For the stigma, re-read the "Unconditional Self-Acceptance" section of the Rational Recovery Self-Help Meetings flyer. "The Small Book" dedicates a large fraction of its pages to dealing with the stigma and with how to put this phase in your past -- where it belongs. Truth is, though, the AA and NA members have been very busy for the past 50 years working on the stigma problem all substance abusers face in society. In fact, some of us think they've gone too far, and there is somewhat of a backlash. I personally don't think the stigma is any worse now than it was when AA was being formed.

The most important aspect of the stigma is what you think about your problem. Period. That's why we encourage people to stop using the words "alcoholic" and "alcoholism." Even though only certain people lose control of their drinking, most of us seriously doubt it's a bona fide disease. It doesn't matter: If it's a disease, you'd better quit; if it isn't, you'd still better quit. The solution is still the same. Quit. And don't go thinking you'll be walking down the street and suddenly get "struck loaded." It doesn't work that way.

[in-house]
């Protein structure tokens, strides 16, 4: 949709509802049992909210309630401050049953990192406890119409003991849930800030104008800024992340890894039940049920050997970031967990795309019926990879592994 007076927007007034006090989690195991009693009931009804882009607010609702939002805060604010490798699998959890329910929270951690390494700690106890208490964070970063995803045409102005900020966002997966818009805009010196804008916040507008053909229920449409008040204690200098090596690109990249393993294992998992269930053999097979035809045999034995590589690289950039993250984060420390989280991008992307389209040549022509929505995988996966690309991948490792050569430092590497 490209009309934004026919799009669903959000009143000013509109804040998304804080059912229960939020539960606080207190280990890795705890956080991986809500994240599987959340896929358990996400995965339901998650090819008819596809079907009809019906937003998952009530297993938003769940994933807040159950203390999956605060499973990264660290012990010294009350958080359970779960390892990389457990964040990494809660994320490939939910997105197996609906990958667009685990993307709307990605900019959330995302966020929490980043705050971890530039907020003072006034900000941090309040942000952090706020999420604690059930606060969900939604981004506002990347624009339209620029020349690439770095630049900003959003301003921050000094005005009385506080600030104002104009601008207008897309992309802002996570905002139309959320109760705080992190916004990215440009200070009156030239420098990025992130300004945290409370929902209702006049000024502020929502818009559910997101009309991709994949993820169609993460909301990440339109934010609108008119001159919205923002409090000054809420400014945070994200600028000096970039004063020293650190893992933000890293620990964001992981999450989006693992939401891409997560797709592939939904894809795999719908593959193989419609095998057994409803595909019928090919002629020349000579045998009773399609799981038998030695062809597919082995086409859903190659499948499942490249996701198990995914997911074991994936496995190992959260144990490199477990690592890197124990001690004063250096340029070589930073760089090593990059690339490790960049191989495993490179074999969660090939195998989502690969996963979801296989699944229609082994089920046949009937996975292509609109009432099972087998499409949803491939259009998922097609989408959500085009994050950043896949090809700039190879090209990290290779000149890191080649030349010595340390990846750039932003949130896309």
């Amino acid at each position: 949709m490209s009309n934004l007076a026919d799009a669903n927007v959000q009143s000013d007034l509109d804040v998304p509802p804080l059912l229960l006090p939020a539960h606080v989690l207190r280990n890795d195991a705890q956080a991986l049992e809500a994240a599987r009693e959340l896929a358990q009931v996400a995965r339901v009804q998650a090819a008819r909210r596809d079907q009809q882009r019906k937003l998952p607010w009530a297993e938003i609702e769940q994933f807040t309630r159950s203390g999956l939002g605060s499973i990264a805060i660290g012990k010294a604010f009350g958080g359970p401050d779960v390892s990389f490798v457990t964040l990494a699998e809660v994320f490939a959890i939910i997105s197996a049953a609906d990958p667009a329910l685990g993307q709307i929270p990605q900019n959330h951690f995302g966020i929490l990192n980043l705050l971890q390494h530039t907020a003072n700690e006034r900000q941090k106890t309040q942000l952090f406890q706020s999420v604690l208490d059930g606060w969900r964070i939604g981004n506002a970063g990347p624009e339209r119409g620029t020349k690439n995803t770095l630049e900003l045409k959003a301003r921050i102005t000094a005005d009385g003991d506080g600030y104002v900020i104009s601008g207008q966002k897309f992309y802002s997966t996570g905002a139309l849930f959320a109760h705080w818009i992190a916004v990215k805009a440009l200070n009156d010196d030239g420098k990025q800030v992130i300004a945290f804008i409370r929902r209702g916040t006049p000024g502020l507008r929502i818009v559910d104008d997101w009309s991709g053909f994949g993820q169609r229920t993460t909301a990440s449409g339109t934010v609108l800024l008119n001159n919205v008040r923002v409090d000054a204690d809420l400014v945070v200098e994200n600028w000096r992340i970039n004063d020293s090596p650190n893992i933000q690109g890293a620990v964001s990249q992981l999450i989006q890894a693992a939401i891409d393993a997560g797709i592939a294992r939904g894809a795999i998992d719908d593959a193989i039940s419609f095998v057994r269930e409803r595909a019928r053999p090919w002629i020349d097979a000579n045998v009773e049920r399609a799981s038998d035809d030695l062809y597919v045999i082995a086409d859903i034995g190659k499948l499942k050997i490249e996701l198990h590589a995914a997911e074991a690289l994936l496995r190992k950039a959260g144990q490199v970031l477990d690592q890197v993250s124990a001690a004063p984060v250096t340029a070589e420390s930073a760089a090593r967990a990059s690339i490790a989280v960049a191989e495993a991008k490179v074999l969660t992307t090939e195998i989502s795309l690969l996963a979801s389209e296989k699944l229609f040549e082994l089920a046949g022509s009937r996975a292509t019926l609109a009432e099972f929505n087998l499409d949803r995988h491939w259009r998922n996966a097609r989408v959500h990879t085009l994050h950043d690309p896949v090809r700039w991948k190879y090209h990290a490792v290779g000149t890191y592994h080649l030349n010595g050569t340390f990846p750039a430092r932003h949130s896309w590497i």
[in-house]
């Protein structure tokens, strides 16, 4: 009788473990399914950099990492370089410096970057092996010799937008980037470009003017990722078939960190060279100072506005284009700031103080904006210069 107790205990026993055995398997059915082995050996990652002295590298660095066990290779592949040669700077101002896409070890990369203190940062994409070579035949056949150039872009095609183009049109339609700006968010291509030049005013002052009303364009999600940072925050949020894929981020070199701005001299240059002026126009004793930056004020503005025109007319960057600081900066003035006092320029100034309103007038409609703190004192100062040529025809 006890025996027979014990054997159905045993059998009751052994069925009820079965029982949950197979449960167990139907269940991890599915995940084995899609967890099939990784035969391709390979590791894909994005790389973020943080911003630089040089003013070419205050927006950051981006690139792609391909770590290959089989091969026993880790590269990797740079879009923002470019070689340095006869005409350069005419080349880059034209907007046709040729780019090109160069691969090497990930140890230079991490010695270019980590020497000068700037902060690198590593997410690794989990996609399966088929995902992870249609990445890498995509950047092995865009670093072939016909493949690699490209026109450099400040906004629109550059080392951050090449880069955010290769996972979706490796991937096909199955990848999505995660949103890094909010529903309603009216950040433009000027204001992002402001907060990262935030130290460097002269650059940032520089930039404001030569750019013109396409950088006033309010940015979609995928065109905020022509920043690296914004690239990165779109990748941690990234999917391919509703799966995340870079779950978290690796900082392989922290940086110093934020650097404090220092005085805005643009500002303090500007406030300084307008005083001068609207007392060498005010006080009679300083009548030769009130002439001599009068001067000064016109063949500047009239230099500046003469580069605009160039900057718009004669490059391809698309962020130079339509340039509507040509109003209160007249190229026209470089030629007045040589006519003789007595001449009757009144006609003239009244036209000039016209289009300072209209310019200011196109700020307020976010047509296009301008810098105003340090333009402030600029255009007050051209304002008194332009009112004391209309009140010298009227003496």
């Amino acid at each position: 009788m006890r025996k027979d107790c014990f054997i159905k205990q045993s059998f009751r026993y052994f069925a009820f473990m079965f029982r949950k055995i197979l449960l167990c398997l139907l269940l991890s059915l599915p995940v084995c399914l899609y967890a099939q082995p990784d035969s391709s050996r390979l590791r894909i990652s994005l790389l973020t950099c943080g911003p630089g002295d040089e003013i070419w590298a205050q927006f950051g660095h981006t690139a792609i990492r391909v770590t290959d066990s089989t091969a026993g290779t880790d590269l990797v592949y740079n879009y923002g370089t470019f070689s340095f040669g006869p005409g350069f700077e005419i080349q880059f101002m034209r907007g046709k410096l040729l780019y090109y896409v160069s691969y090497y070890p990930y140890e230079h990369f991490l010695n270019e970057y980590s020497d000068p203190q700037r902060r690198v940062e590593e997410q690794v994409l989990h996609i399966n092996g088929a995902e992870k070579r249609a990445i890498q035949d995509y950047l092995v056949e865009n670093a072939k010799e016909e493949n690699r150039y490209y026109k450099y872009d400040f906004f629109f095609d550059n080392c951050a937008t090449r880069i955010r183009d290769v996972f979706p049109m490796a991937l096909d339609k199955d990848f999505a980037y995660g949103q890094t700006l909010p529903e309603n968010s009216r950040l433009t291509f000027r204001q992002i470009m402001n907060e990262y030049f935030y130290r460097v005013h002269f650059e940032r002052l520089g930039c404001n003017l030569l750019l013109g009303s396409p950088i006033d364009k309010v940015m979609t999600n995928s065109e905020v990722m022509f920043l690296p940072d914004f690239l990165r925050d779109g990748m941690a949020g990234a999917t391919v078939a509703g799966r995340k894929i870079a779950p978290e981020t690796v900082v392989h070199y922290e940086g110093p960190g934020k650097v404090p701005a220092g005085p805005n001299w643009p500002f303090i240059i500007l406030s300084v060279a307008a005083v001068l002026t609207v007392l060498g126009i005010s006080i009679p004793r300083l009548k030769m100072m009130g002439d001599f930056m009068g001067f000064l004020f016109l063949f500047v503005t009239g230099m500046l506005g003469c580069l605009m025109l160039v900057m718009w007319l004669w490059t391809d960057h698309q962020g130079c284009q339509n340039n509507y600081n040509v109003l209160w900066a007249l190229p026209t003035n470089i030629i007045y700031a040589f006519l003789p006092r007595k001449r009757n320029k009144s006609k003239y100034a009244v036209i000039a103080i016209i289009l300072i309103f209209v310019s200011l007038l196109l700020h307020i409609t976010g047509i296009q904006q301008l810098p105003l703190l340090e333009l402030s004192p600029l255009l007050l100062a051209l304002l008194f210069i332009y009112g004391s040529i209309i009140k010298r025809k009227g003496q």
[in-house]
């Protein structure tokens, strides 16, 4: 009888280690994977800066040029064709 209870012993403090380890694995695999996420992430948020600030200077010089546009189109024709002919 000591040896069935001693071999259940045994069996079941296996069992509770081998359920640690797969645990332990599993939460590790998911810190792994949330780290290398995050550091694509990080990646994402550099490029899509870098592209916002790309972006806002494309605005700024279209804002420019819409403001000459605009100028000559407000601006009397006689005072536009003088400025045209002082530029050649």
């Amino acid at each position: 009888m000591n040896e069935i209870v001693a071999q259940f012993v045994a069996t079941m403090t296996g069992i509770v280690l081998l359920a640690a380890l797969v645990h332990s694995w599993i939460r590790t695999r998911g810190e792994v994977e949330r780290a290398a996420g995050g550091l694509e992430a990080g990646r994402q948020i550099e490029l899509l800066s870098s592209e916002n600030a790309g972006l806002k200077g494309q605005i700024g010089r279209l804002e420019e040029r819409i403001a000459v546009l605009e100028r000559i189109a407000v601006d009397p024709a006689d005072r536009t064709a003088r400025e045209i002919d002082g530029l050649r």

Now, say to yourself, "My value as a human being is based entirely on the fact that I exist; loving myself feels much better and is more fun than thinking that I'm a no-good schmuck."

Alcoholics Anonymous and its allies have spent decades presenting AA's official understanding of the alcohol problem to the public -- but you need to go to an AA meeting to hear their "solution." AA talks big to the public about the problem but the public knows (and cares) very little about its "solution."

And AA knows this.

You seem to have mastered the "problem" half of the AA's game plan: the "powerlessness" yarn. "Alcoholics," they tell us, are out of control -- so much so that they cannot begin to grope their way out of this quagmire without a very special kind of "help."